Kiplinger's spoke with Joseph Turow (pictured above), a professor of communication at the University of Pennsylvania and author of "The Aisles Have Eyes: How Retailers Track Your Shopping, Strip Your Privacy, and Define Your Power," about some of the various ways your favorite retailers may be tracking you.
Why are retailers tracking us? They want to send messages to customers based on their history with the store, their location in the store and their value to the store. For example, a store may see that you're near the women's shoe department and know that you've purchased shoes there before. It then sends you a text message or an advertisement via the store's app on your phone offering you 20% off if you buy shoes in the next hour.
How do retailers track their customers? Inside the store, many retailers--particularly the largest chains--use devices called beacons, which connect to your phone's Bluetooth signal. Stores can also track you through your phone's Wi-Fi connection. Outside the store, retailers can track you with GPS. If you're near competitors, for example, retailers might send you advertisements or coupons to lure you to them instead. When you use a frequent-shopper card, you allow a company to collect data about what you buy, too.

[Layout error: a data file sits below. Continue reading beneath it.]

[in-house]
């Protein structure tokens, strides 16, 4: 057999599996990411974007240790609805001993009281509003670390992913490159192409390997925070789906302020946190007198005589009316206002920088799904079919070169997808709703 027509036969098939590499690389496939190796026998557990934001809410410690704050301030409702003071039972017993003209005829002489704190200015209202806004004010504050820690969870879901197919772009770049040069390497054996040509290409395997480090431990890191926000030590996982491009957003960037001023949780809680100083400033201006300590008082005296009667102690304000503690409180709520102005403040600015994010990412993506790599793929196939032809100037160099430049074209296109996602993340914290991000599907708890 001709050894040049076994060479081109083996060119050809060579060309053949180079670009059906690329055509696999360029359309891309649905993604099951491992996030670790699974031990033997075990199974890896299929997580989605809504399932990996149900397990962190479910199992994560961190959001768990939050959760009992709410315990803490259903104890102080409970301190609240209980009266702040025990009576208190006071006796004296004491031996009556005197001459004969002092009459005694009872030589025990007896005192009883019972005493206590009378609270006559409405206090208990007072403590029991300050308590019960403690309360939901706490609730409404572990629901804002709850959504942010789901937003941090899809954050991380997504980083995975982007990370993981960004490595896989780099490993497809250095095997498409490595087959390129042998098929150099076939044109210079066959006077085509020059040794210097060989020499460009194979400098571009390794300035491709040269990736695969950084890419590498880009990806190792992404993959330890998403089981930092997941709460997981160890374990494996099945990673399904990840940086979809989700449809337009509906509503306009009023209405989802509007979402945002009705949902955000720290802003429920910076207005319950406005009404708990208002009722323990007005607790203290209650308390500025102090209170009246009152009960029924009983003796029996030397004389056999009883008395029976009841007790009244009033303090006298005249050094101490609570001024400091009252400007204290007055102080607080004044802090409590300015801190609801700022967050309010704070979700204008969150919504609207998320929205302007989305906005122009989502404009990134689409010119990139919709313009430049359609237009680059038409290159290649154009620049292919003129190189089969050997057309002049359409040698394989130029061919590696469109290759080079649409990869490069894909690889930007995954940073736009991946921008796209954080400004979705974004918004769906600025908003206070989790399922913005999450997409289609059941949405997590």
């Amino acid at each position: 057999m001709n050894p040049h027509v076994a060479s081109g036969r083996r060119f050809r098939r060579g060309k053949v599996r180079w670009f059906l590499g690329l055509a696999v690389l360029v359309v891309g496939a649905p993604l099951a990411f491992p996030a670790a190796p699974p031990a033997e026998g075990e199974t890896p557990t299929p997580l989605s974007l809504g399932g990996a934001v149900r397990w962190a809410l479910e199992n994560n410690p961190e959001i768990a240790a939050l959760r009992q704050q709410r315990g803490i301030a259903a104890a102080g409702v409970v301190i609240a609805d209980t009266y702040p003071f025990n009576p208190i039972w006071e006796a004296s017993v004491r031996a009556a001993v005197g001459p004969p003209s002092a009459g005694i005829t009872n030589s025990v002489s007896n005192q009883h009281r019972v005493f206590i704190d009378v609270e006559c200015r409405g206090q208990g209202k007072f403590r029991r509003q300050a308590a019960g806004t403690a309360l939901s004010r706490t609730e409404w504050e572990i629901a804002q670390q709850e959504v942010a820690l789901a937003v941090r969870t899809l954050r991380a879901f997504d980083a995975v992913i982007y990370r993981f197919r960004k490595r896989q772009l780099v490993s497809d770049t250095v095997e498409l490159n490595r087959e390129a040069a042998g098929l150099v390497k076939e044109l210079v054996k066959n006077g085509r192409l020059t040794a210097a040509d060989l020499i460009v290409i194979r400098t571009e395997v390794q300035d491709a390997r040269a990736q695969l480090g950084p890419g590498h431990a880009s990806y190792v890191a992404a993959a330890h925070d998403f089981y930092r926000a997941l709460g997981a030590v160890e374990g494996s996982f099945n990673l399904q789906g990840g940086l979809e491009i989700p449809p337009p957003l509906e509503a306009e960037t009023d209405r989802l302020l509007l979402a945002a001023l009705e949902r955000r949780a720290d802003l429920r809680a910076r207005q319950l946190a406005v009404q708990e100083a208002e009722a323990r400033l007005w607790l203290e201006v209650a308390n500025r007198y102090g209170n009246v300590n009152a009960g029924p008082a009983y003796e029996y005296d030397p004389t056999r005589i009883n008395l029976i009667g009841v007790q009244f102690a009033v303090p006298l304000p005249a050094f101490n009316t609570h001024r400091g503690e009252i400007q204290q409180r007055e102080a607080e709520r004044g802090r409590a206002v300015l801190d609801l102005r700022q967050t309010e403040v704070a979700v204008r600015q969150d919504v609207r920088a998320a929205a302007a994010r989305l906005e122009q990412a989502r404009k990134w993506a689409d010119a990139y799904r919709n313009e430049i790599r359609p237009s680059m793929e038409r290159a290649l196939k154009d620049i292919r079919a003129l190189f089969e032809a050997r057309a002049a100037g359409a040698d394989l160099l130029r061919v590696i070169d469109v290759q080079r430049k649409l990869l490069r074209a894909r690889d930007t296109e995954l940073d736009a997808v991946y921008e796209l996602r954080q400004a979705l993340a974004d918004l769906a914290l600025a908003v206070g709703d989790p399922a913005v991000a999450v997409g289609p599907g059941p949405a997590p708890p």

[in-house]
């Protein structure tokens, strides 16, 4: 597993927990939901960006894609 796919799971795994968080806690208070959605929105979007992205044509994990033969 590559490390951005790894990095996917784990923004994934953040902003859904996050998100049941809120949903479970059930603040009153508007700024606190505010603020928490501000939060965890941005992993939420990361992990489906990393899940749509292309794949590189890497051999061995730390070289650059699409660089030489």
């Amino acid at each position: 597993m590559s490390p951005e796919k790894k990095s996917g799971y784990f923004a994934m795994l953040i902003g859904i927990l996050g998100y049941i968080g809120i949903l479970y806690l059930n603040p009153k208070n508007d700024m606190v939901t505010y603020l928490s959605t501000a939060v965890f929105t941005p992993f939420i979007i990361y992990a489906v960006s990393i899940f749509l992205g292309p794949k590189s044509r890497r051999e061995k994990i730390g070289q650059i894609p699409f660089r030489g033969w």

Can customers use any tricks to get discounts? If you save a coupon on your phone to use in a store, keep it there for a while. Or when you're shopping online, put something in the cart and leave it there without buying. If the store thinks you're not going to act, it may offer you a larger discount.
What else do stores do with the information they collect? If you look at companies that sell marketing data, such as Acxiom and Experian, a lot of what they have comes from retailers. A store might, say, sell information about which over-the-counter drugs you buy to a company that wants to sell you insurance.
What's the harm? There are winners and losers. In a way, we're back to the era of peddlers, who used what they knew about customers to charge them different prices or show them different items. Some companies might want your business because of your salary or how much you spend. But if you're not valuable to a store--say, because you only buy bargains--it will ignore you.
How can customers protect their privacy? If you don't want to be tracked in a store, shut off Wi-Fi and Bluetooth connections. Avoid using the store's app, participating in its loyalty program or paying with a credit card.
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Copyright 2017 The Kiplinger Washington Editors